Monday, January 20, 2003

Georgia Students Talk Back

On November 18, 2002, Georgia Public Broadcasting was pleased to bring you Youth Talk Back - Rebuilding American Pride, a bi-annual event featuring the exchange of ideas between Congressman Johnny Isakson and high school students in his constituency. This year's program included more than 100 Georgia high school students and addressed the important issues of voter apathy, national citizen ID cards, and United States Middle Eastern relations.

The day began with the presentation of the colors by the Etowah High School color guard and the pledge of allegiance led by Congressman Isakson. Georgia Public Broadcasting Executive Director James Lyle then welcomed the students and discussion leaders to the GPB facility and commenced the program.

Before the actual Talk Back discussion got underway, an important presentation was made by student achiever Sam Scott. Sam shared shocking statistics about voter apathy among America's youth and offered a solution through the Kids Voting Georgia program. Congressman Isakson then announced the topic of this year's essay competition: Why did Georgia elect the first Republican governor since Reconstruction?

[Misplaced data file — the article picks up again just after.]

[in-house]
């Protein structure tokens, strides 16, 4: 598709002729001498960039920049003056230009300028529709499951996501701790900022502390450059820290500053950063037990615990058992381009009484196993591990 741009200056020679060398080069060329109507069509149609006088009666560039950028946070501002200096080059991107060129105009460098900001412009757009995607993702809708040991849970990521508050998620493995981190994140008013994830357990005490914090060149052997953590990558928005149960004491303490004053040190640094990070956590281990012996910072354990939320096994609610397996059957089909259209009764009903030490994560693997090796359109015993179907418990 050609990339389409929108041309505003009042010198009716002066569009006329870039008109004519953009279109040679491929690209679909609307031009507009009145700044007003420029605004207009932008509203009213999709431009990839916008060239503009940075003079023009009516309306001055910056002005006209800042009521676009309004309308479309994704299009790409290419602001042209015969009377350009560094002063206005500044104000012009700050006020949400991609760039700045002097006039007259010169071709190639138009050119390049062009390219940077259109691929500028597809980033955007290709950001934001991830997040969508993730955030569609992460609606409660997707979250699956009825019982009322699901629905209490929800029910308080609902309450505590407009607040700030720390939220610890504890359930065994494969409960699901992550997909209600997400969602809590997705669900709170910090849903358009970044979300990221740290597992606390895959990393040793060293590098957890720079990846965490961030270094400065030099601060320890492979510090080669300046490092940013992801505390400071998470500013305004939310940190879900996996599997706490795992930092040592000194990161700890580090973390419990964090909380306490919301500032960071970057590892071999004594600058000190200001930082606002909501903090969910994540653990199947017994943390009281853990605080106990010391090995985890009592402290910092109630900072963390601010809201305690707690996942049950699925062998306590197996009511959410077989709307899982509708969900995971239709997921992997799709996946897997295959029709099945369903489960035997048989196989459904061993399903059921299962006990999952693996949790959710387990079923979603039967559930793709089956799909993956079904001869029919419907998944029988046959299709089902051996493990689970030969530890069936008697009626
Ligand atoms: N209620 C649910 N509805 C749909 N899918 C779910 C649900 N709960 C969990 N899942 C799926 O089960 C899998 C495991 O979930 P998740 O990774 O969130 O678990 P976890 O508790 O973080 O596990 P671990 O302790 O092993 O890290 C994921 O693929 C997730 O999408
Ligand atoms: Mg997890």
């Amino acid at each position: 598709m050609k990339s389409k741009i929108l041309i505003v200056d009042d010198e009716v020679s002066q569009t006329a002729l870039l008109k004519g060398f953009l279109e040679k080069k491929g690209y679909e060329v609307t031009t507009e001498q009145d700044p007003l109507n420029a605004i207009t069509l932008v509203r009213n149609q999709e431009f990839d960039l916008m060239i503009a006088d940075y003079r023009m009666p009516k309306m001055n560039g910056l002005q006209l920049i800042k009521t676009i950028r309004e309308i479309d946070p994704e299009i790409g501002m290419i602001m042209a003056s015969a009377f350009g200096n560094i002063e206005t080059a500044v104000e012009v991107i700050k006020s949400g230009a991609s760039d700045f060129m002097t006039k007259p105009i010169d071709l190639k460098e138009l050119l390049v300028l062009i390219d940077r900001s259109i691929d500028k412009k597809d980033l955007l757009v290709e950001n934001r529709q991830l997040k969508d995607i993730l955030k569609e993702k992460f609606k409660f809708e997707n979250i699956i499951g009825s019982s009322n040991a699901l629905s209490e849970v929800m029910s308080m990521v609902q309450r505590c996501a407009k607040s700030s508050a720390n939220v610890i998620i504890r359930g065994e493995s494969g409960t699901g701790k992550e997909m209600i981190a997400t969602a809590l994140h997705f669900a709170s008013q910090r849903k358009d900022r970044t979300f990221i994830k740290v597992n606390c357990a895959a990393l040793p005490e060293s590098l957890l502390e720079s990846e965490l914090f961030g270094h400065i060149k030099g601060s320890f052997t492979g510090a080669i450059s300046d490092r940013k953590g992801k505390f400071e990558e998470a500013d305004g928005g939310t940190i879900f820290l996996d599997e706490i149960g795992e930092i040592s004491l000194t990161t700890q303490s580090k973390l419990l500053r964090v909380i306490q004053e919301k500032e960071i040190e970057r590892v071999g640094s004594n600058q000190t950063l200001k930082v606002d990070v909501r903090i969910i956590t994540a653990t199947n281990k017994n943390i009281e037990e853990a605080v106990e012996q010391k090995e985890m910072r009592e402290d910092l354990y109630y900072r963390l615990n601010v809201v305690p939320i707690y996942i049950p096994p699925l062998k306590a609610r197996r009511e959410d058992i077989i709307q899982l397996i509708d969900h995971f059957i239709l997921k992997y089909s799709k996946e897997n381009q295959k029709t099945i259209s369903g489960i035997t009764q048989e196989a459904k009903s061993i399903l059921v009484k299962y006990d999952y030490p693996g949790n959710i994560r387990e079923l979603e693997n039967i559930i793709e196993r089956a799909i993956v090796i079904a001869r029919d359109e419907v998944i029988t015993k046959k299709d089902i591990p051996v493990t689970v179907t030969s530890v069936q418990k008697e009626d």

The Talk Back breakout sessions were led by a variety of qualified individuals, including members of Congressman Isakson's staff, officials from the Georgia Public Policy Foundation, and school counselors and teachers. Key points were discussed regarding each of the three main issues:
- Voter Apathy
- Are voters disenchanted?
- What are the reasons people don't vote?
- What can be done to increase turnout?
- National Identification Cards
- Security vs. privacy
- Social security cards
- National driver's license and a Bio-Identifier
- United States Middle Eastern Relations
- The War on Terrorism
- U.N. resolution on Iraq/weapons Inspection
- Arab/Israeli relations

After an hour of discussion in their smaller breakout groups, the students were ready to discuss their views with Congressman Isakson. The comments made by the students, who represented 23 metro-Atlanta high schools, were impressively sophisticated and engendered a very serious and much-needed dialogue with their elected representative in Congress.